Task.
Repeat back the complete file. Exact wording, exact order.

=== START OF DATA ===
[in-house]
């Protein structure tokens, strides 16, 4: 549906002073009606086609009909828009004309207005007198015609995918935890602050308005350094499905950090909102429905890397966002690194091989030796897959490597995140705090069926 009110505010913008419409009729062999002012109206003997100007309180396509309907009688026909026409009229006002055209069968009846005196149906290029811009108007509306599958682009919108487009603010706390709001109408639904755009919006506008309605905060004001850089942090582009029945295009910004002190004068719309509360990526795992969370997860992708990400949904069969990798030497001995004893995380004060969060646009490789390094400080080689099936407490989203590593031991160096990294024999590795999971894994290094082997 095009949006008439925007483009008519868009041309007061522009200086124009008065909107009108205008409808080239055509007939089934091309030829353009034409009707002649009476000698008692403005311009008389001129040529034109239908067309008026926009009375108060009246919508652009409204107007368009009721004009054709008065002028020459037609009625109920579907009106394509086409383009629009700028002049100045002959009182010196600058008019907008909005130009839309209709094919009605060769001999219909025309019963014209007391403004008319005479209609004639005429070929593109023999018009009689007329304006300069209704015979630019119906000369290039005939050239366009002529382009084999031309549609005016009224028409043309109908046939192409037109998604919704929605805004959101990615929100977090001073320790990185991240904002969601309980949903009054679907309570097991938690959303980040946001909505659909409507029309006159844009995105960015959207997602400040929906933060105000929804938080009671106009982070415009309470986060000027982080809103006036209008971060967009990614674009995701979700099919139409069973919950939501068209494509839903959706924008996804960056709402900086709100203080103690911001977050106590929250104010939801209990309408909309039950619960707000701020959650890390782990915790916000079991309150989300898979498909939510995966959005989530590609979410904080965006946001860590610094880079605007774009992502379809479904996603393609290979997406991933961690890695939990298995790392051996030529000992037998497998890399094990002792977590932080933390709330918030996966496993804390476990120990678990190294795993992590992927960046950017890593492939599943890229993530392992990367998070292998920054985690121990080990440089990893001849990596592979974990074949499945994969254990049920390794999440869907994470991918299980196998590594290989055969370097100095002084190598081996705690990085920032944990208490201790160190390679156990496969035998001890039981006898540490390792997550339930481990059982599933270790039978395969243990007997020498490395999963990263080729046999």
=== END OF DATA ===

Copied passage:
[in-house]
């Protein structure tokens, strides 16, 4: 549906002073009606086609009909828009004309207005007198015609995918935890602050308005350094499905950090909102429905890397966002690194091989030796897959490597995140705090069926 009110505010913008419409009729062999002012109206003997100007309180396509309907009688026909026409009229006002055209069968009846005196149906290029811009108007509306599958682009919108487009603010706390709001109408639904755009919006506008309605905060004001850089942090582009029945295009910004002190004068719309509360990526795992969370997860992708990400949904069969990798030497001995004893995380004060969060646009490789390094400080080689099936407490989203590593031991160096990294024999590795999971894994290094082997 095009949006008439925007483009008519868009041309007061522009200086124009008065909107009108205008409808080239055509007939089934091309030829353009034409009707002649009476000698008692403005311009008389001129040529034109239908067309008026926009009375108060009246919508652009409204107007368009009721004009054709008065002028020459037609009625109920579907009106394509086409383009629009700028002049100045002959009182010196600058008019907008909005130009839309209709094919009605060769001999219909025309019963014209007391403004008319005479209609004639005429070929593109023999018009009689007329304006300069209704015979630019119906000369290039005939050239366009002529382009084999031309549609005016009224028409043309109908046939192409037109998604919704929605805004959101990615929100977090001073320790990185991240904002969601309980949903009054679907309570097991938690959303980040946001909505659909409507029309006159844009995105960015959207997602400040929906933060105000929804938080009671106009982070415009309470986060000027982080809103006036209008971060967009990614674009995701979700099919139409069973919950939501068209494509839903959706924008996804960056709402900086709100203080103690911001977050106590929250104010939801209990309408909309039950619960707000701020959650890390782990915790916000079991309150989300898979498909939510995966959005989530590609979410904080965006946001860590610094880079605007774009992502379809479904996603393609290979997406991933961690890695939990298995790392051996030529000992037998497998890399094990002792977590932080933390709330918030996966496993804390476990120990678990190294795993992590992927960046950017890593492939599943890229993530392992990367998070292998920054985690121990080990440089990893001849990596592979974990074949499945994969254990049920390794999440869907994470991918299980196998590594290989055969370097100095002084190598081996705690990085920032944990208490201790160190390679156990496969035998001890039981006898540490390792997550339930481990059982599933270790039978395969243990007997020498490395999963990263080729046999």